Power Plant


A living plant is a natural thing that we humans can nurture and grow, and which oftentimes evokes a feeling of personal attachment. We carefully plant the seed and tend to it with care. We water the plant, and give the plant food and light. We watch it grow over time, and we take pleasure in its natural life cycle.

Power Plant

Our Physical Computing team (Eric Hagan, Paul May, and myself) decided to use this living organism metaphor as a natural and intuitive interface for our midterm project. We created a “plant” made of fiber optic fibers that grows from a seed when it is watered and given light. When a person plants a seed in a pot, the plant becomes green and sprouts up 10% above the soil. When the person shines light on the plant, it grows up taller. And when the person waters the plant, its tendrils change various colors. In this way, the user can control the phases of a plant’s life cycle through physical interactions and natural gestures that we normally associate with the experience of growing a plant.

Power Plant – Live Demo from Suzanne Kirkpatrick on Vimeo.

We built the guts of the project using two Arduino microcontrollers, three breadboards, 2 9v batteries, and these components:

suzanne wiring

– FSR sensor to detect “seed” planted on surface
– stepper motor to move / grow the fiber optic “plant”
– 2 photocells to sense light from a can light source and grow plant (triggered the motor to move)
– infrared emitter / detector to sense proximity of watering can and change colors of fiber optic lights
– 2 RGB LEDs and 2 green LEDs to color the fiber optic lights

Our process of physical construction for this project took some time because we were dealing with a stepper motor that we wanted to move the fiber optics up and down incrementally inside of a pot. We used the small PF35T-48 stepper motor to move our fiber optic plant up and down, and to carry the weight of the fiber optic lights. This PF35T-48 stepper motor has 48 steps per revolution (7.5 degrees), runs on 5 volts, and can hold approximately 77 grams of weight. Here is the stepper motor data sheet.

We mounted the stepper motor on a block of wood as a base platform, and then mounted a hollowed threaded rod on top of the motor spoke. Then, we built a second platform made of thin wood with a hole in the center with a nut, so that the threaded rod could move up and down through the nut. After a series of tests, we decided to add a second metal rod attached to both of the platforms for extra stabilization. We also squirted some grease on the threaded rod to make the motor movement more fluid.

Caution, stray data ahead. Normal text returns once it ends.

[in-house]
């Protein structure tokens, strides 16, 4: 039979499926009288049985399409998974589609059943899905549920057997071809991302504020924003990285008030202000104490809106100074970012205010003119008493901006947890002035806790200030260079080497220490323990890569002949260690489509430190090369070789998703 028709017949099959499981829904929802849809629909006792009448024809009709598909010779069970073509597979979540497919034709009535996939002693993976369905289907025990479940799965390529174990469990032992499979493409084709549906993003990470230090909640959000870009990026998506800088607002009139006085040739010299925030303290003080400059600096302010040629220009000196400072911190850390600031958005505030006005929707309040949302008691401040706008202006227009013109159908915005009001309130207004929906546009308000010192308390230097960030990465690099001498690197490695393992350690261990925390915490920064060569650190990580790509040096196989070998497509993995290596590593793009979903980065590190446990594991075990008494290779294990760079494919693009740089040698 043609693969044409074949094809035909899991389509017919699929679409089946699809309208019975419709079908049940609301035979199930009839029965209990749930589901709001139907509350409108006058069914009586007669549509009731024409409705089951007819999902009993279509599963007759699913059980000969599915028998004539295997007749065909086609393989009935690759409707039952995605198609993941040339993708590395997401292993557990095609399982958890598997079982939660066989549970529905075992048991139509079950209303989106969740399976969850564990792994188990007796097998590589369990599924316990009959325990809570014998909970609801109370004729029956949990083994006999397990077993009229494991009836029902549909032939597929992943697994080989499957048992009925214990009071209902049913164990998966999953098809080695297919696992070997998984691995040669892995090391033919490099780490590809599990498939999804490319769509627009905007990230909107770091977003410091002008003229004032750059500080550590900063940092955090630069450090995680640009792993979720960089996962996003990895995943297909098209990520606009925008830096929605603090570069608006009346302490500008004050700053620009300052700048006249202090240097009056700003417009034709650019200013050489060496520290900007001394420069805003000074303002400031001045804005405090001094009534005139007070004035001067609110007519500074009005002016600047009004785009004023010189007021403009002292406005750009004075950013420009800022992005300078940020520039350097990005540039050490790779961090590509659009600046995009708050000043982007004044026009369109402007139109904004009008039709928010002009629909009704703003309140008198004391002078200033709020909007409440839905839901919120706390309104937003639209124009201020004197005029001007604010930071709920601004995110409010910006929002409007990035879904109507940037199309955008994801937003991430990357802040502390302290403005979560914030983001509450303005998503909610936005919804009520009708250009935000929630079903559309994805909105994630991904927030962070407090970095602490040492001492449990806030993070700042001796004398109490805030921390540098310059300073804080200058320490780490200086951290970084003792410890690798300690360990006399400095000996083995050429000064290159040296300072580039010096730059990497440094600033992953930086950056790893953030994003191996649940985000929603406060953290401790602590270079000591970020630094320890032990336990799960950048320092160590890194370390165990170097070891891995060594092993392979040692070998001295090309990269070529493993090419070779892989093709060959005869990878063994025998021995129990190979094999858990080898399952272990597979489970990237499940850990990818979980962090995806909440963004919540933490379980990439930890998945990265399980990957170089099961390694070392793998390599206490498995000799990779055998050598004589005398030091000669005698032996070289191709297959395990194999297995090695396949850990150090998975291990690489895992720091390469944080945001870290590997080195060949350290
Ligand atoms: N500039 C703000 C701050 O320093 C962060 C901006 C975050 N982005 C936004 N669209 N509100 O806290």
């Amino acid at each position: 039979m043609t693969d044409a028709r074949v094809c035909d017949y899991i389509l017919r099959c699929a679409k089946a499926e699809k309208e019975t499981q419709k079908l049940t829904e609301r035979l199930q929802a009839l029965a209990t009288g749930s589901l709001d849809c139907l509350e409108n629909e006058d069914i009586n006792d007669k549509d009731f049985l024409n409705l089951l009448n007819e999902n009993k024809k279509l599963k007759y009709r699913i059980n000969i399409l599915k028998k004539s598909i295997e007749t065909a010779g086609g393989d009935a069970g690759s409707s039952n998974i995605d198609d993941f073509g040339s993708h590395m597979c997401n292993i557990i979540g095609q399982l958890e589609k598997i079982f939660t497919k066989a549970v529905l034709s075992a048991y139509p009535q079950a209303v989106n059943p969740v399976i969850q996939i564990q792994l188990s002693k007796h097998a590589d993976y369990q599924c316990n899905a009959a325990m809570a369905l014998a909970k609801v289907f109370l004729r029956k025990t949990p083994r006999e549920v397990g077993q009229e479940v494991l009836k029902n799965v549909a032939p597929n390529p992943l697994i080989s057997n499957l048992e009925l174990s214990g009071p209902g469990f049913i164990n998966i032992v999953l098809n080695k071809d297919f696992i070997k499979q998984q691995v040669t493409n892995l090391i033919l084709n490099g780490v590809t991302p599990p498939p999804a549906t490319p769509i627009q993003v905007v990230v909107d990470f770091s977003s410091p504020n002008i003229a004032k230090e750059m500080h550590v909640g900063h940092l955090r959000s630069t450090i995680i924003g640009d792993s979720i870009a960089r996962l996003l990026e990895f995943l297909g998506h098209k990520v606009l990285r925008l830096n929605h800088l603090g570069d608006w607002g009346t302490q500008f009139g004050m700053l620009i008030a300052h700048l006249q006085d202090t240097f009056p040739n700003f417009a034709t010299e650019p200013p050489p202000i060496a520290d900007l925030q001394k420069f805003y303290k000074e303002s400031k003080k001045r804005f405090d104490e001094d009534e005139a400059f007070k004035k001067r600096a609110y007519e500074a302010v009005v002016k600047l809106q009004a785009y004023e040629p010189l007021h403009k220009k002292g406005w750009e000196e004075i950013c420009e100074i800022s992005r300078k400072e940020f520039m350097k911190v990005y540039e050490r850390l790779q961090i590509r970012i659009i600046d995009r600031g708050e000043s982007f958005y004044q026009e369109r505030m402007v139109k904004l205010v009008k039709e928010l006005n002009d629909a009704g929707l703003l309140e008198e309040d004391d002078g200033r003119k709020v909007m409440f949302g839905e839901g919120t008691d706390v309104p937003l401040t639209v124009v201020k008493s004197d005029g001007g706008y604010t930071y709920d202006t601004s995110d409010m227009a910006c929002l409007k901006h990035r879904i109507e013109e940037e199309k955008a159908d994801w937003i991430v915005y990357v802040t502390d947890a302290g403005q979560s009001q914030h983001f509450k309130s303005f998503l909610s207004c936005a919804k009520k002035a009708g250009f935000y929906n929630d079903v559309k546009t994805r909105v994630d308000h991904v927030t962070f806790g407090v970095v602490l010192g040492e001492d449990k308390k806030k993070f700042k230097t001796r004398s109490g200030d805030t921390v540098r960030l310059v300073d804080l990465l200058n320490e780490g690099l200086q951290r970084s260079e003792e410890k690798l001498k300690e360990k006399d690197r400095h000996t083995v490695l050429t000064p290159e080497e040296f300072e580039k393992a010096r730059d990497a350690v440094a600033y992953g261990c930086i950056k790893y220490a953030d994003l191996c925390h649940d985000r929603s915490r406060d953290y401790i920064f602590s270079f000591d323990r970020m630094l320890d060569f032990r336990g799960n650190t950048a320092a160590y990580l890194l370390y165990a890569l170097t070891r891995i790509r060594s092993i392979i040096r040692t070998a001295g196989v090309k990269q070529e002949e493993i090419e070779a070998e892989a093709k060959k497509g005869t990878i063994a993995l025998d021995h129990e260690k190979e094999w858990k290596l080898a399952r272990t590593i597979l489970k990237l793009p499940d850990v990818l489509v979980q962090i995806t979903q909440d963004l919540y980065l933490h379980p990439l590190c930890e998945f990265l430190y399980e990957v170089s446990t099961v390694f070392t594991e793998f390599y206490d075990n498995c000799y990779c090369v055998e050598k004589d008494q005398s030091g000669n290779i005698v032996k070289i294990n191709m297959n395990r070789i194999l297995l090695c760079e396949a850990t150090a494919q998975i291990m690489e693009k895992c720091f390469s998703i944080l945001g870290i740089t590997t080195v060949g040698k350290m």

Here’s a video to see how our construction of the stepper motor and platform works:

Power Plant – Stepper Motor from Suzanne Kirkpatrick on Vimeo.

The motor shaft turns by giving power to alternating magnets, which creates an electro-magnetic force that pulls the gear’s teeth to the electromagnet’s teeth. As each electromagnet is turned on and off, the gear rotates a “step”.

We designed the watering can as a self-contained circuit with an Arduino and breadboard wired to a 9 volt battery placed inside of the can, and connected the circuit to an infrared LED emitter at the tip of the watering can. This design enabled the user to act on instinct and make the natural gesture of pouring water into the pot.

Originally, we were going to use a tilt sensor to detect the watering can gesture, but we decided to use an infrared LED emitter instead, because that would allow us to not only detect the action and direction of the pouring gesture, but also the exact positioning of the watering can above the plant in the pot.

We didn’t have enough time to add sounds to our sensors, but we had wanted to add a water pouring sound to the watering can.

I would have also liked more time to focus on the aesthetics of our interactive device, color schemes, and other design features, but we focused most of our energy on improving the construction of the motor platform mechanism, and the coding and logic for the sensors.

Overall, while doing this project I learned a lot about the use of physical materials, how to match the right tools for the materials, and the importance of thoroughly testing your physical constructions under many different conditions and in various environments.

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